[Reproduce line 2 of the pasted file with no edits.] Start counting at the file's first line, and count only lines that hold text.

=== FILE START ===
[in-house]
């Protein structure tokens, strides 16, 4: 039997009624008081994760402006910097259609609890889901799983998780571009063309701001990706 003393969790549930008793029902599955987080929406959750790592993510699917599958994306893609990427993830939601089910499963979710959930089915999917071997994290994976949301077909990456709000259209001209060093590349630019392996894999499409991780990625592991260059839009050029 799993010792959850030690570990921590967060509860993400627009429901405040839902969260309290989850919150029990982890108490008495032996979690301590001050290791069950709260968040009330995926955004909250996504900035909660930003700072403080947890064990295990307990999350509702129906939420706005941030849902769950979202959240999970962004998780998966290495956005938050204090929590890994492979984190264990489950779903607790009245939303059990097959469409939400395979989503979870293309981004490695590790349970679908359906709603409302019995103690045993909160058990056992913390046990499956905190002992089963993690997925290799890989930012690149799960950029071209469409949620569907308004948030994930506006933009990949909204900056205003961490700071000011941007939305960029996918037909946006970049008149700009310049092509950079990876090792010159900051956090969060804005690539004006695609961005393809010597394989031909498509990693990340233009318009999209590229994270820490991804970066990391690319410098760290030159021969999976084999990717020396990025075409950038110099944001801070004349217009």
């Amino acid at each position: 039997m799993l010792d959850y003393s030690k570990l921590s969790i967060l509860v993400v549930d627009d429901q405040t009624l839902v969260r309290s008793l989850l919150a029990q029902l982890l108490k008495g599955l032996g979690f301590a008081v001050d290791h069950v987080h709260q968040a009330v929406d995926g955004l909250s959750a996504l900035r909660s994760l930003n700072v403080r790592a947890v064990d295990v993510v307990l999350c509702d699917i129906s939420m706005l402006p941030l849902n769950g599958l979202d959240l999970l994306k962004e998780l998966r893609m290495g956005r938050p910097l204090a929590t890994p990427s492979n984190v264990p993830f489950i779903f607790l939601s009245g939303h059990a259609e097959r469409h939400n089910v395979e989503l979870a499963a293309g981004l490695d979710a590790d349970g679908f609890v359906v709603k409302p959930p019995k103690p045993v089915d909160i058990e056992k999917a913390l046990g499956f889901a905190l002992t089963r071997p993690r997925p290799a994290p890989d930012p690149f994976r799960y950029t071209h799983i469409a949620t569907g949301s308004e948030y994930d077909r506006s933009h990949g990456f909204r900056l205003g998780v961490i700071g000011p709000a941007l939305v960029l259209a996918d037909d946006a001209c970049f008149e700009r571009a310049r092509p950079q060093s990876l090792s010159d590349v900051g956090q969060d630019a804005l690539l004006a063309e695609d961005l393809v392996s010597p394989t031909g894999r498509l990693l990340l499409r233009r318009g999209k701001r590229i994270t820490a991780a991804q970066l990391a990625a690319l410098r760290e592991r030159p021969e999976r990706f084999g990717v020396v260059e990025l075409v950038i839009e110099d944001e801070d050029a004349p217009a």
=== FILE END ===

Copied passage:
């Protein structure tokens, strides 16, 4: 039997009624008081994760402006910097259609609890889901799983998780571009063309701001990706 003393969790549930008793029902599955987080929406959750790592993510699917599958994306893609990427993830939601089910499963979710959930089915999917071997994290994976949301077909990456709000259209001209060093590349630019392996894999499409991780990625592991260059839009050029 799993010792959850030690570990921590967060509860993400627009429901405040839902969260309290989850919150029990982890108490008495032996979690301590001050290791069950709260968040009330995926955004909250996504900035909660930003700072403080947890064990295990307990999350509702129906939420706005941030849902769950979202959240999970962004998780998966290495956005938050204090929590890994492979984190264990489950779903607790009245939303059990097959469409939400395979989503979870293309981004490695590790349970679908359906709603409302019995103690045993909160058990056992913390046990499956905190002992089963993690997925290799890989930012690149799960950029071209469409949620569907308004948030994930506006933009990949909204900056205003961490700071000011941007939305960029996918037909946006970049008149700009310049092509950079990876090792010159900051956090969060804005690539004006695609961005393809010597394989031909498509990693990340233009318009999209590229994270820490991804970066990391690319410098760290030159021969999976084999990717020396990025075409950038110099944001801070004349217009």